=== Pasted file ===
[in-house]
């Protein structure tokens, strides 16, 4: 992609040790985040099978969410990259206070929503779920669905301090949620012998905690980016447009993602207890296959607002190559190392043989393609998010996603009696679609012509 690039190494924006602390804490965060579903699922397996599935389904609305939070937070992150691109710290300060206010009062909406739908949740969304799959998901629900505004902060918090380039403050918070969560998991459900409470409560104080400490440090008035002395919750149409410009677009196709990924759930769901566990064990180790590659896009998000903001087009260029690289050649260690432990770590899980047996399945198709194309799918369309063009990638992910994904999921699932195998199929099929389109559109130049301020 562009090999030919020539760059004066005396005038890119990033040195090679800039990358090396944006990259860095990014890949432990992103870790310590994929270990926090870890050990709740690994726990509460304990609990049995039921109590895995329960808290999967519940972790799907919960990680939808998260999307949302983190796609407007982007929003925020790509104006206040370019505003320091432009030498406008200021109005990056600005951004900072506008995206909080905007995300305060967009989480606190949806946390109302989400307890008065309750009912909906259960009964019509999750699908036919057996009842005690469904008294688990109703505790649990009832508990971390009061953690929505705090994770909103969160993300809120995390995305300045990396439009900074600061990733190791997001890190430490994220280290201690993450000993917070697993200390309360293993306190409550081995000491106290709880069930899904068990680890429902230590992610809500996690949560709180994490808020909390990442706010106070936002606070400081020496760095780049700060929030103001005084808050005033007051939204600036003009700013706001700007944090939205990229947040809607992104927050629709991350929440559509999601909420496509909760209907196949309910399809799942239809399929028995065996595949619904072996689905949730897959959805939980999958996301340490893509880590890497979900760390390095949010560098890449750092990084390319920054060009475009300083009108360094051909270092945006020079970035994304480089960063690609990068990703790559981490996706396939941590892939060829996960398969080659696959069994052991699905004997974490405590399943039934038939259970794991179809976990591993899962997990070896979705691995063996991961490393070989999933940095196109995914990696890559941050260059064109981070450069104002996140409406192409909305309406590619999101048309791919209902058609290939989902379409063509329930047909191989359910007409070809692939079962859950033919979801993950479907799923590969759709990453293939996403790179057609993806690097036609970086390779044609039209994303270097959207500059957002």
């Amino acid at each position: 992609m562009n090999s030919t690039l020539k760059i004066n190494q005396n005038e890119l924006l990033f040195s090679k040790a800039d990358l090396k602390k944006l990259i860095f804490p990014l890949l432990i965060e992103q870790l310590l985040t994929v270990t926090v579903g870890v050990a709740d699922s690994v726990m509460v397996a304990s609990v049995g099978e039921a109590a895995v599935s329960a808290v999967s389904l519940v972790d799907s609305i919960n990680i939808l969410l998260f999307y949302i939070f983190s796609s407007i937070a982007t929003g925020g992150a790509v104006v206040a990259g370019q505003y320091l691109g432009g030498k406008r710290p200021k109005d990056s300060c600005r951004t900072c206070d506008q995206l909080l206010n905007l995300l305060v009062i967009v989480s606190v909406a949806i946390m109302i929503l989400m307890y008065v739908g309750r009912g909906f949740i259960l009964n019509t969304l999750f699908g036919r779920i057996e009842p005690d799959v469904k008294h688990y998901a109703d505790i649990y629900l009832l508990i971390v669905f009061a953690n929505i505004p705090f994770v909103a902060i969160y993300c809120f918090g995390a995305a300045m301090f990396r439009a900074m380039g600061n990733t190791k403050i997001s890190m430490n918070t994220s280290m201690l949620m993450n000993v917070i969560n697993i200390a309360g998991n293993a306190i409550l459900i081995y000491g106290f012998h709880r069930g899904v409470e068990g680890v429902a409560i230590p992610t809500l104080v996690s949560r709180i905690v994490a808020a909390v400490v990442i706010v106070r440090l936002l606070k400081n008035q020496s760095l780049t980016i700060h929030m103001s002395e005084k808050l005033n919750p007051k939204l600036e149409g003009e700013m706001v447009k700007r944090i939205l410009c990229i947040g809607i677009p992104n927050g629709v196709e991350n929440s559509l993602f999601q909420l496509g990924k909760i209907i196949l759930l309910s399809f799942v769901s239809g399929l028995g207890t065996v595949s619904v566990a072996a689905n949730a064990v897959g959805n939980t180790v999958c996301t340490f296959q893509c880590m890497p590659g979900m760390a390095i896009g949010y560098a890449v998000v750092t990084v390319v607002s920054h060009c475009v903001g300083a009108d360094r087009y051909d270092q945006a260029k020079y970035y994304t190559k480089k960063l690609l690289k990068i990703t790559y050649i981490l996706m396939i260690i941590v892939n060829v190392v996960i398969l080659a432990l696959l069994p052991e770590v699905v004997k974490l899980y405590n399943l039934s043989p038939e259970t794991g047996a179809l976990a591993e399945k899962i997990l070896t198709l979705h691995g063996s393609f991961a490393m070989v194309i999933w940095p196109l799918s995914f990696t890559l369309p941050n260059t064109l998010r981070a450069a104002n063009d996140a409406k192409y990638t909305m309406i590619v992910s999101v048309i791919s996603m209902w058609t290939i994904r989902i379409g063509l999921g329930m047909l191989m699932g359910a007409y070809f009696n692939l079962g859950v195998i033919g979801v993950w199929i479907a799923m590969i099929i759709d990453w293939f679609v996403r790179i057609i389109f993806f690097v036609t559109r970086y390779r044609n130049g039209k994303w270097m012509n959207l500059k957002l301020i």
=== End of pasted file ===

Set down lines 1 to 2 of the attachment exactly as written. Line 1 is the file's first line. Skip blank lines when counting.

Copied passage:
[in-house]
């Protein structure tokens, strides 16, 4: 992609040790985040099978969410990259206070929503779920669905301090949620012998905690980016447009993602207890296959607002190559190392043989393609998010996603009696679609012509 690039190494924006602390804490965060579903699922397996599935389904609305939070937070992150691109710290300060206010009062909406739908949740969304799959998901629900505004902060918090380039403050918070969560998991459900409470409560104080400490440090008035002395919750149409410009677009196709990924759930769901566990064990180790590659896009998000903001087009260029690289050649260690432990770590899980047996399945198709194309799918369309063009990638992910994904999921699932195998199929099929389109559109130049301020 562009090999030919020539760059004066005396005038890119990033040195090679800039990358090396944006990259860095990014890949432990992103870790310590994929270990926090870890050990709740690994726990509460304990609990049995039921109590895995329960808290999967519940972790799907919960990680939808998260999307949302983190796609407007982007929003925020790509104006206040370019505003320091432009030498406008200021109005990056600005951004900072506008995206909080905007995300305060967009989480606190949806946390109302989400307890008065309750009912909906259960009964019509999750699908036919057996009842005690469904008294688990109703505790649990009832508990971390009061953690929505705090994770909103969160993300809120995390995305300045990396439009900074600061990733190791997001890190430490994220280290201690993450000993917070697993200390309360293993306190409550081995000491106290709880069930899904068990680890429902230590992610809500996690949560709180994490808020909390990442706010106070936002606070400081020496760095780049700060929030103001005084808050005033007051939204600036003009700013706001700007944090939205990229947040809607992104927050629709991350929440559509999601909420496509909760209907196949309910399809799942239809399929028995065996595949619904072996689905949730897959959805939980999958996301340490893509880590890497979900760390390095949010560098890449750092990084390319920054060009475009300083009108360094051909270092945006020079970035994304480089960063690609990068990703790559981490996706396939941590892939060829996960398969080659696959069994052991699905004997974490405590399943039934038939259970794991179809976990591993899962997990070896979705691995063996991961490393070989999933940095196109995914990696890559941050260059064109981070450069104002996140409406192409909305309406590619999101048309791919209902058609290939989902379409063509329930047909191989359910007409070809692939079962859950033919979801993950479907799923590969759709990453293939996403790179057609993806690097036609970086390779044609039209994303270097959207500059957002």